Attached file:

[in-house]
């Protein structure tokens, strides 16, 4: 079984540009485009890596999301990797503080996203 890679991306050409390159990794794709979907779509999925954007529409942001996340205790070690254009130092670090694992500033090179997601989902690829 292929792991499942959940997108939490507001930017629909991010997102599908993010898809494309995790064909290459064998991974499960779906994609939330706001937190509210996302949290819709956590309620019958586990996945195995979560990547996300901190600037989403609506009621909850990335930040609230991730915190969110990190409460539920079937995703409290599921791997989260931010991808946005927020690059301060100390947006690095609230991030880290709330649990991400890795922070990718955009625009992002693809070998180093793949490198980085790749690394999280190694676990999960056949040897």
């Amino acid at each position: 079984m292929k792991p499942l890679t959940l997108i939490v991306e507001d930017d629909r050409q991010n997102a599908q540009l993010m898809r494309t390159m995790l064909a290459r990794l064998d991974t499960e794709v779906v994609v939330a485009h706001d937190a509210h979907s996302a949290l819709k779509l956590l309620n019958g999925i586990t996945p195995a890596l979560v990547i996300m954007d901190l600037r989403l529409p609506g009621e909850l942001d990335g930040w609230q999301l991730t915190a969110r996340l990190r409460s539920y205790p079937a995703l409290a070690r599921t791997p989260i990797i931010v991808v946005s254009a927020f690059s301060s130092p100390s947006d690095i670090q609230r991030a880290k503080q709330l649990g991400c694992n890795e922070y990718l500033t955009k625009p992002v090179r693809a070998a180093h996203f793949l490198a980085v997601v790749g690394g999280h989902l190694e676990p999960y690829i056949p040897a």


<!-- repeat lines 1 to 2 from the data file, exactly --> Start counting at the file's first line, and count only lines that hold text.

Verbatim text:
[in-house]
């Protein structure tokens, strides 16, 4: 079984540009485009890596999301990797503080996203 890679991306050409390159990794794709979907779509999925954007529409942001996340205790070690254009130092670090694992500033090179997601989902690829 292929792991499942959940997108939490507001930017629909991010997102599908993010898809494309995790064909290459064998991974499960779906994609939330706001937190509210996302949290819709956590309620019958586990996945195995979560990547996300901190600037989403609506009621909850990335930040609230991730915190969110990190409460539920079937995703409290599921791997989260931010991808946005927020690059301060100390947006690095609230991030880290709330649990991400890795922070990718955009625009992002693809070998180093793949490198980085790749690394999280190694676990999960056949040897």